Leesa likes to be tied up and dominated. We once tried to carry on together, but I was uncomfortable, and she wasn’t into me anyway.
“I suppose you want me to hold your wrists down like this,” I said, pressing her to the bed and lying flat on top of her. (We were fully dressed). I tried to look mean and terrible. “Maybe I should do you like Mark used to do me,” I said, trying to sound powerful.
“Yes, Zoomie,” said Leesa.
“You are very bad,” I went on, thinking of Leesa’s first jailer. “You are very naughty, and you need to be punished.”
“Yeah, Zoomie,” Leesa said, her eyes wide. She looked dazzled. “That’s working. Be Mark.”
I got off the bed and started putting on my socks.
“I can’t do that,” I said. “I’m a D cup, for god’s sake. How do you expect me to be Mark?”
“Let me in there,” my friend Jessica said once, after she met Leesa. “I’ll be Mark.”
“Yeah, Zoomie,” Leesa said, when I told her what Jessica said. “Let Jessica be Mark.”
I’ve never been one for good boundaries. Any self-respecting therapist will tell you that boundaries are very important things and that we are supposed to pay attention to them, but I’ve always been suspicious. The party livens up when boundaries dissipate. People fight. Feelings get hurt and people become uncomfortable, yes, but I’m of the mind that this is when things start to get interesting. Whenever I’m scared or uncomfortable I figure I’m about to have a learning experience. Yes, I’m sort of miserable right now, I say to myself. But I could grow from this, too.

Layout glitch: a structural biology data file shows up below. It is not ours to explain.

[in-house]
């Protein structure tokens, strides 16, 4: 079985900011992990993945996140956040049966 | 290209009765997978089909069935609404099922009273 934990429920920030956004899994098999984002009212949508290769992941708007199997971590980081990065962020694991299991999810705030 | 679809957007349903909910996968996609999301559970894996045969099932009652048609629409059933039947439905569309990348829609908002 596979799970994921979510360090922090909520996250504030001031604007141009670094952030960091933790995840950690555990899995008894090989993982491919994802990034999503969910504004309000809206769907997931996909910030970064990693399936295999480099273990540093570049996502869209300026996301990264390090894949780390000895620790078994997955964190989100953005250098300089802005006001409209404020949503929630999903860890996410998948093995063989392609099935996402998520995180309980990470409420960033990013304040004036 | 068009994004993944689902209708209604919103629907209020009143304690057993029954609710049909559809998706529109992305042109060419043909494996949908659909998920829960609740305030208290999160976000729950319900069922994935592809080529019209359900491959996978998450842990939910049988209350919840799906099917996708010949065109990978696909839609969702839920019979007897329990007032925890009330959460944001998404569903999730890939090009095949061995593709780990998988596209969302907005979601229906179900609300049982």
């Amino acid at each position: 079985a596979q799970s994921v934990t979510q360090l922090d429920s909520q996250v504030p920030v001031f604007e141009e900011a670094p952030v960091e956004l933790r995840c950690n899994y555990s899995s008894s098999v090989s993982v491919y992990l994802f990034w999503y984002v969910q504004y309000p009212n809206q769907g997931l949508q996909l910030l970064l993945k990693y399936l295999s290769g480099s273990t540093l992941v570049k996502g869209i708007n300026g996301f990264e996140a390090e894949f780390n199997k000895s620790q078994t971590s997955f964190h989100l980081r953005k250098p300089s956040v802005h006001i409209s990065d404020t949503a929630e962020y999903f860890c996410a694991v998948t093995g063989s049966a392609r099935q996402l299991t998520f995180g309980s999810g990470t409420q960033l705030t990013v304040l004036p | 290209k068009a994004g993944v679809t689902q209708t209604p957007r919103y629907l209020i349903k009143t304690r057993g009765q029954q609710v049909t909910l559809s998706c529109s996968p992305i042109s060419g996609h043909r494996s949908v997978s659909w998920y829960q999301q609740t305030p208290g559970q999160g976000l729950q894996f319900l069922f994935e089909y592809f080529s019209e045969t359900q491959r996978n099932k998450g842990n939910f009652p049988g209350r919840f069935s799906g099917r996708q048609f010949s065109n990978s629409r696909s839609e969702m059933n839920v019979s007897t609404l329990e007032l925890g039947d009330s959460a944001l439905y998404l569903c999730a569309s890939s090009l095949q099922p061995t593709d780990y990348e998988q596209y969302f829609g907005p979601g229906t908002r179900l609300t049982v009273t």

I must have grown quite a lot after introducing Leesa to Mary — the woman I had my first lesbian affair with — because as soon as I returned to New York, the two of them started carrying on together.
“I love her,” Leesa sobbed into the phone. “Zoomie, she’s so hot. She’s so brilliant.”
“I know,” I said. I sighed.
“Do you think she will leave her partner anytime soon?” Leesa asked.
“Well,” I said. “I waited a year. But perhaps your love will be stronger than ours was. Maybe the power of your love will compel her to leave once and for all.”
Mary came to visit me in New York. I was in between women at the time, so I tried to whip something up.
“I really want to try and make it work with Leesie,” Mary said.
The first woman I’d ever fallen for had apparently fallen harder for my good friend. The first woman I really loved — Moira — had broken up with me after we’d had a baby together (she’d say she had the baby). Did breaking away from the traditional, heterosexual model mean that the rest of my life would be unparalleled emotional chaos?